By default, every SSQC entitiy that is visible in standard Quake has a .drawmask value of MASK_ENGINE.

addentities( MASK_ENGINE );


This will cleanly tell the engine to draw all the objects that it would be drawing if csprogs.dat didn’t exist.

Compiling the csprogs.dat now will now show all entities in the game world. Making Quake fully playable once more.

Now that we are seeing everything the server is seeing, we have to make our viewmodel (the first-person weapon model) appear. Since the model is not drawn on the server, but directly inside the engine, it does not have a drawmask of MASK_ENGINE.

addentities( MASK_ENGINEVIEWMODELS | MASK_ENGINE );


This will tell the engine to draw both types of entities.
If you want to be really fancy and disable the viewmodel for the intermission screen, there is a global in CSQC, called intermission that you can check against:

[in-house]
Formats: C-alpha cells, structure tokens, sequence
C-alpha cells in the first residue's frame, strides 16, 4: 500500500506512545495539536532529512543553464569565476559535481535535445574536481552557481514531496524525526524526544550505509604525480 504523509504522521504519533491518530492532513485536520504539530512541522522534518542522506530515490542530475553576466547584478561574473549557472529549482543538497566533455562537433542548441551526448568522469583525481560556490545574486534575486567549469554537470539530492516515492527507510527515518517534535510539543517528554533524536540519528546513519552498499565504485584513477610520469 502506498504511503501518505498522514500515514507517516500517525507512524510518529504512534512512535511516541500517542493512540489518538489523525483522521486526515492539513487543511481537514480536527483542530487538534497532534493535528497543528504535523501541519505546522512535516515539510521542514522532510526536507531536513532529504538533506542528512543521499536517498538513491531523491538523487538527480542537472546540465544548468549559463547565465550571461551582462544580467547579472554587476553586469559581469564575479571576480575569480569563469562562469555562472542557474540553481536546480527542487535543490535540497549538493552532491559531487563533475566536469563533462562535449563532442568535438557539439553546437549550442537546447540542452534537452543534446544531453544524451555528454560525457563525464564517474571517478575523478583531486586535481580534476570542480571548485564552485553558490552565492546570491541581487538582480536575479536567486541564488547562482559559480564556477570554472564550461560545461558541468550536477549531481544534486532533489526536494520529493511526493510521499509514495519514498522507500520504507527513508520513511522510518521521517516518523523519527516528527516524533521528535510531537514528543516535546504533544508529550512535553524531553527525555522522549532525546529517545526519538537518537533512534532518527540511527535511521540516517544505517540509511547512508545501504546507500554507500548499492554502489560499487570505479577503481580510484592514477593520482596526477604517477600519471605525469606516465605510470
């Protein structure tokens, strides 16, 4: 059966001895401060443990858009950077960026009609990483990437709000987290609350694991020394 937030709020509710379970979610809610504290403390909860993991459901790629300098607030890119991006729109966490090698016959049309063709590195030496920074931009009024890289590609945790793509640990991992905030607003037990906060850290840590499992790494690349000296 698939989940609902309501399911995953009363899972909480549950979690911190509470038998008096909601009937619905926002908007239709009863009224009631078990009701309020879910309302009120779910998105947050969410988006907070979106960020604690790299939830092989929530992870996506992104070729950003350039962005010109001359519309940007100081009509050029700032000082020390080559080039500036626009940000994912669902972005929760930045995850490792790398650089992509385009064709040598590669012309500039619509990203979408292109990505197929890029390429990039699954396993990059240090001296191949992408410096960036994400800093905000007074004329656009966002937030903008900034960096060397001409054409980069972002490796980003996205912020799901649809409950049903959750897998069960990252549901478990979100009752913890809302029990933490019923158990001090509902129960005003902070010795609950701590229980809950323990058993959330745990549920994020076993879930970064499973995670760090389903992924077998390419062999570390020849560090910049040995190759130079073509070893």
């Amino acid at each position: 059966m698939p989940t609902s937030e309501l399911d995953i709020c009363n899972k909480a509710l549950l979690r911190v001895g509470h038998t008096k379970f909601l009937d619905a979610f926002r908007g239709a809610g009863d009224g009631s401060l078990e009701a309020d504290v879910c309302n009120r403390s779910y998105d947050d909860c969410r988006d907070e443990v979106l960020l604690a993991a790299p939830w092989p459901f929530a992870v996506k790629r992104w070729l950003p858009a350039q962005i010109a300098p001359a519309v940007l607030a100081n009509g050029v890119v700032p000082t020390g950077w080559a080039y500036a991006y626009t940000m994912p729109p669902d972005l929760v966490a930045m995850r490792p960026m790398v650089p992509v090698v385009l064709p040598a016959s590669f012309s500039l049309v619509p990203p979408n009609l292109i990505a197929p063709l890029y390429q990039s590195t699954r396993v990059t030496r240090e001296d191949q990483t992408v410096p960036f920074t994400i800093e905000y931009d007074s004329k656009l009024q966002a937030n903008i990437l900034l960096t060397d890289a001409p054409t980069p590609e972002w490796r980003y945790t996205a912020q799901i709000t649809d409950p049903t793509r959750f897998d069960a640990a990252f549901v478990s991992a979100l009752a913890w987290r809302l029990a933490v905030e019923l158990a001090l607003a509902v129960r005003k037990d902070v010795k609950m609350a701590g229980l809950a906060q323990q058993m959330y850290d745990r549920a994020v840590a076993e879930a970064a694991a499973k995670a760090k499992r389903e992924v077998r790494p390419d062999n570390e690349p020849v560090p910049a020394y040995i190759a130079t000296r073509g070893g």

addentities( ( intermission ? 0 : MASK_ENGINEVIEWMODELS ) | MASK_ENGINE );


Compiling and running the game now will result the engine in rendering Quake fully.

#### Here are the final contents of progs.src:

#pragma progs_dat  "../csprogs.dat"
#pragma target fte
#define CSQC

#includelist
csprogsdefs.qc
main.qc
#endlist


#### Here are the final contents of main.qc:

void CSQC_Init( void ) {

}

void CSQC_Shutdown( void ) {

}

float CSQC_InputEvent( float flEventType, float flKey, float flCharacter ) {
return FALSE;
}

void CSQC_UpdateView( float flWidth, float flHeight ) {
clearscene();

// Manipulate view, add entities here
setproperty( VF_DRAWWORLD, TRUE );
setproperty( VF_DRAWENGINESBAR, TRUE );
setproperty( VF_DRAWCROSSHAIR, TRUE );